Day of Earth:
The womenfolk bound Zhe and hanged him over the well. Thereafter, Lady Li in her grief ordered the women to commit mass suicide. Meanwhile, the Qin’s army finally arrived outside the city wall. Xia, who actually already left the city the night before, came back trying to warn the citizen of Lu Yi. He confronted Lady Li when she was about to slash herself with a sword. He admitted that he was actually a Qin, but Lady Li already knew it. She was perturbed, and Xia took advantage to knock her unconscious. Using a chariot claiming to be an elite Qin’s warrior, Xia brought Lady Li outside the city wall. By that time, Lady Li awakened by the voices of surviving Lu Yi’s child soldiers. As she was leaving to run after the children, she told Xia to go back to his homeland to harvest.
Wheat is probably He Ping’s most beautifully made period drama, and it’s almost an instant classic. The movie is well acted by its leading star and supporting casts. It’s definitely a stunning production in addition with a magnificent backdrop splendidly shot. Dialogues are performed in a strong well-thought manner.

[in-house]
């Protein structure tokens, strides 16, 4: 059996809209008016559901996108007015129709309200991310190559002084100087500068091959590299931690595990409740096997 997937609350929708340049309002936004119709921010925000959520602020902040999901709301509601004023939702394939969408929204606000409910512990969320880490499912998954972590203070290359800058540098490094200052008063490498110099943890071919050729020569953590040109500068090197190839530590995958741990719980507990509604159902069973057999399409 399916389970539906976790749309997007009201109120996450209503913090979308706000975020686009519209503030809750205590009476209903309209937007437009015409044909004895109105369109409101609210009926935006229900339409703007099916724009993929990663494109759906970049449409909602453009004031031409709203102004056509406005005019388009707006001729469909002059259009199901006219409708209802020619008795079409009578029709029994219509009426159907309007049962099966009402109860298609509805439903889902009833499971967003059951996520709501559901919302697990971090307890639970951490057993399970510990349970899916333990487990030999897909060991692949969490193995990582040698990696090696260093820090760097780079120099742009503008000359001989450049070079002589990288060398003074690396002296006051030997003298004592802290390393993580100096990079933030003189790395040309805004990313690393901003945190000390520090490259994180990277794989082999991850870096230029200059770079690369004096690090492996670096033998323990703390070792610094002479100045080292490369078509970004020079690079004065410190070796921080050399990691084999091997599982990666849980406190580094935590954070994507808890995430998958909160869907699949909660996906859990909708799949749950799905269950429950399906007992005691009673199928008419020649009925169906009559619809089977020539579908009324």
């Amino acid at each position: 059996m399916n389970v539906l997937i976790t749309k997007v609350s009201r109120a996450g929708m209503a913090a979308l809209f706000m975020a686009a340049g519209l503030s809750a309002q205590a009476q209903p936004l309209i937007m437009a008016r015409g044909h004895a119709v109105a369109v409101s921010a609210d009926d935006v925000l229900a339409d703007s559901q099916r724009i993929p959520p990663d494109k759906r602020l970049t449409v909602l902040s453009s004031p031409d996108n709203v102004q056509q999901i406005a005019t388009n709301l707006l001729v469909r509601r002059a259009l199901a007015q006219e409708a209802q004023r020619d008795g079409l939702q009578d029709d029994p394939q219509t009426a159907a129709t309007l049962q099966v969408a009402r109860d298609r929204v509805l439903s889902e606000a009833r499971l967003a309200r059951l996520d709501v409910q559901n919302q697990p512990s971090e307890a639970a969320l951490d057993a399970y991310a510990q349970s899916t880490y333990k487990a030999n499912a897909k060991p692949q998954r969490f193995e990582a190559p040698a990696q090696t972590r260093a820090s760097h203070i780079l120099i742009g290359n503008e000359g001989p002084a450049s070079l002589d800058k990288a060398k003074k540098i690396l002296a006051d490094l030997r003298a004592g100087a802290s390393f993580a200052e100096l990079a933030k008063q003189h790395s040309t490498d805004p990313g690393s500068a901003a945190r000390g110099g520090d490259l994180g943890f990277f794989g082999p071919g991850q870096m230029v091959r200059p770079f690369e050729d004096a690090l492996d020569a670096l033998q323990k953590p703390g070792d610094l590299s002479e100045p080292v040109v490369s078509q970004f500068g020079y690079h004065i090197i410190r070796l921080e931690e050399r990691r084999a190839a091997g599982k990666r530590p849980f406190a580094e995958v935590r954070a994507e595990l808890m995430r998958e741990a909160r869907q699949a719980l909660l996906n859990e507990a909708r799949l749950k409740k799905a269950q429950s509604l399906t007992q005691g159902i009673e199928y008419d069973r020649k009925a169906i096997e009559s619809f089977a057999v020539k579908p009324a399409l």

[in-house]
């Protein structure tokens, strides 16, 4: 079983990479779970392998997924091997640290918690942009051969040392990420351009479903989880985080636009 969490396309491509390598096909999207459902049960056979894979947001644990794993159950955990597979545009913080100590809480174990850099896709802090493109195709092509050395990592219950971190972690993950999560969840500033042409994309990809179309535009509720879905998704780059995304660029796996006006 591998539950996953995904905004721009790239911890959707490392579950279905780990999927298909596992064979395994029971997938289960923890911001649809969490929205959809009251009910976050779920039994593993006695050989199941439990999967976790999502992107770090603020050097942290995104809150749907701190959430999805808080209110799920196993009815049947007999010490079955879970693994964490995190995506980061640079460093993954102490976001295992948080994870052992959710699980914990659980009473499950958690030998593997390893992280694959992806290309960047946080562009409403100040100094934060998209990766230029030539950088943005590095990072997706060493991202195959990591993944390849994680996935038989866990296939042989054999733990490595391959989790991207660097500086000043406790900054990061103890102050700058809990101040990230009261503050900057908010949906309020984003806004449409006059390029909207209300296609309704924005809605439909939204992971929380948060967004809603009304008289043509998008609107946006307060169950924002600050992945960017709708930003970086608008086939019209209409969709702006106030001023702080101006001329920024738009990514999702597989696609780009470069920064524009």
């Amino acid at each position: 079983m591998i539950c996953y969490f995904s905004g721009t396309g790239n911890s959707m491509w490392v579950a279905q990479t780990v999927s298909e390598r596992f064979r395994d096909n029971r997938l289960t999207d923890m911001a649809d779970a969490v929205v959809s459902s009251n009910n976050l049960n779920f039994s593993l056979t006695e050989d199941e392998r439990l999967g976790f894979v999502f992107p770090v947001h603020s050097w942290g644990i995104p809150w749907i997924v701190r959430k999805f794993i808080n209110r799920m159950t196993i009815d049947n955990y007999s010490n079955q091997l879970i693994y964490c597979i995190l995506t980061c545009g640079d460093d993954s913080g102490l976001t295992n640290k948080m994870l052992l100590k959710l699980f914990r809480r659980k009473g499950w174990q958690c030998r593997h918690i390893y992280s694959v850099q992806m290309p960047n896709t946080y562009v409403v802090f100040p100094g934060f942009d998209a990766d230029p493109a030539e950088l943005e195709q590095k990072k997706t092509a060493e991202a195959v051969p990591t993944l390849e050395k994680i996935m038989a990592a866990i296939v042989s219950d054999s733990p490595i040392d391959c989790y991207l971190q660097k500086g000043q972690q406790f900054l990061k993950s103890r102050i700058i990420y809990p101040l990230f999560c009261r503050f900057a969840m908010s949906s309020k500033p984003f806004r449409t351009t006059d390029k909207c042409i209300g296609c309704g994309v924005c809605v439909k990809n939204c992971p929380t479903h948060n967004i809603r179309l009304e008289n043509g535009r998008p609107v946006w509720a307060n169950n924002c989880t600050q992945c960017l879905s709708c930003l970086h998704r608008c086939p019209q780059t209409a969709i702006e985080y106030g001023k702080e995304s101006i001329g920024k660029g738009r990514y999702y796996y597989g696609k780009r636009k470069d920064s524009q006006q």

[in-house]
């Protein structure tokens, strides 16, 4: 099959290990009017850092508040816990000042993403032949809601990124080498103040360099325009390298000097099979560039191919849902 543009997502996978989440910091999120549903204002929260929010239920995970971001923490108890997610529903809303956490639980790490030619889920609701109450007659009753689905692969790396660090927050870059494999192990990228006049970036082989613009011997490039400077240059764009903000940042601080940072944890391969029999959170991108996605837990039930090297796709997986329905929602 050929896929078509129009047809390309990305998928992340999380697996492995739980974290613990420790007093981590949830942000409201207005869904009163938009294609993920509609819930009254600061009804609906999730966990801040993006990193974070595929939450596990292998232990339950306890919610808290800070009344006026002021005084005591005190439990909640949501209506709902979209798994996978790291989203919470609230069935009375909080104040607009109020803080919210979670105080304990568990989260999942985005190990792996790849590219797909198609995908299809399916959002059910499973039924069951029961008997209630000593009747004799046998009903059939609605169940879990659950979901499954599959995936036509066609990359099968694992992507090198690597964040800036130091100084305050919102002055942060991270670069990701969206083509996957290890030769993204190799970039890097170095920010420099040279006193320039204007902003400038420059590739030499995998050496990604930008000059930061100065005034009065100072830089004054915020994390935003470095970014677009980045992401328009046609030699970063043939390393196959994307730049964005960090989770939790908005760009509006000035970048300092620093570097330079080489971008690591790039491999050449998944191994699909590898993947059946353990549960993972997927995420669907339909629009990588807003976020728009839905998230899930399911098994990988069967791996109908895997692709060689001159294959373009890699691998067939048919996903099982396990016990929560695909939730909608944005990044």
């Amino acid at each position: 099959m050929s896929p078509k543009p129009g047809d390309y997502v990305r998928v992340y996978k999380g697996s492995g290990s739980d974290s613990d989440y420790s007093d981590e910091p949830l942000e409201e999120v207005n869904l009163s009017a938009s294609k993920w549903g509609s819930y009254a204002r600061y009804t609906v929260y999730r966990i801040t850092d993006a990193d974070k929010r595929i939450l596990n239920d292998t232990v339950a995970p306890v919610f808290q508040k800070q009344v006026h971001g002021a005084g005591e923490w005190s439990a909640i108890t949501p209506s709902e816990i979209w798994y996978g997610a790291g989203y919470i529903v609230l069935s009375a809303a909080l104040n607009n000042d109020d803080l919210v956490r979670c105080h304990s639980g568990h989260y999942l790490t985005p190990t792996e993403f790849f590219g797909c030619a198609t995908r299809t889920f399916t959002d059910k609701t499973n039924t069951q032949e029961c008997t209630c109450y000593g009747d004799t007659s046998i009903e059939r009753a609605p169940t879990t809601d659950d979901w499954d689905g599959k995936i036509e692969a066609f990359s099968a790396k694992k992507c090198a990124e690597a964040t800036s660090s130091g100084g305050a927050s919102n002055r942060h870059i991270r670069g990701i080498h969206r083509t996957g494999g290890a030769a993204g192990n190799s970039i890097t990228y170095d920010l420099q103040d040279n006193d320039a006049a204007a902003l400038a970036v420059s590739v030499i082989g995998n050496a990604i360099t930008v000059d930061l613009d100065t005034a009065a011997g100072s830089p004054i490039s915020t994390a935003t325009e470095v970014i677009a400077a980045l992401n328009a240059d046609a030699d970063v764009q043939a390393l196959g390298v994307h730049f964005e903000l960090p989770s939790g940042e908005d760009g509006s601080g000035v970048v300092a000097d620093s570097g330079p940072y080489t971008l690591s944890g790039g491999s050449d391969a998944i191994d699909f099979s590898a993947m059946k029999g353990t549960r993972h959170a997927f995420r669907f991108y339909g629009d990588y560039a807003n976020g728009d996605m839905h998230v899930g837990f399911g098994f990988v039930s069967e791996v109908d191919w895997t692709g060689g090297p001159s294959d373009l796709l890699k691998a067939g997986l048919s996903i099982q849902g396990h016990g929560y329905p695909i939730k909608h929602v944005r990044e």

Fan BingBing’s biggest role to date and she handled her emotional part very well. She blended well with her supporting casts. Zhe, who was the most annoying character played by Du JiaYi was offset by Huang Je’s a strong performance as Xia.
There is little action but by no means Wheat put the audiences to sleep. It’s a superb and compelling movie. It’s a movie highly recommended to see.
Fan BingBing … Lady Li
Huang Jue … Xia
Wang ZhiWen … Lord Chong
Wang XueQi … Lord Ju Cong
Du JiaYi … Zhe
Wang Ji … Ji Si Po
Wang JiaJia … Yan’er
Li Ge … Shaman’s Cook
Chinese Title: 麥田
Director: He Ping
Screenplay: He Ping
Producer: Zhao GuoLiang, Jimmy Wen, Yu Dong, Jeffrey Chan
Director of Photography: Zhao XiaoShi
Art Director: Huo TingXiao
Image Designer: Huo TingXiao
Composer: Liu Xing
Filming Locations: Inner Mongolia, China
Release Date: September 28, 2009
Run Time: 1 hour 48 minutes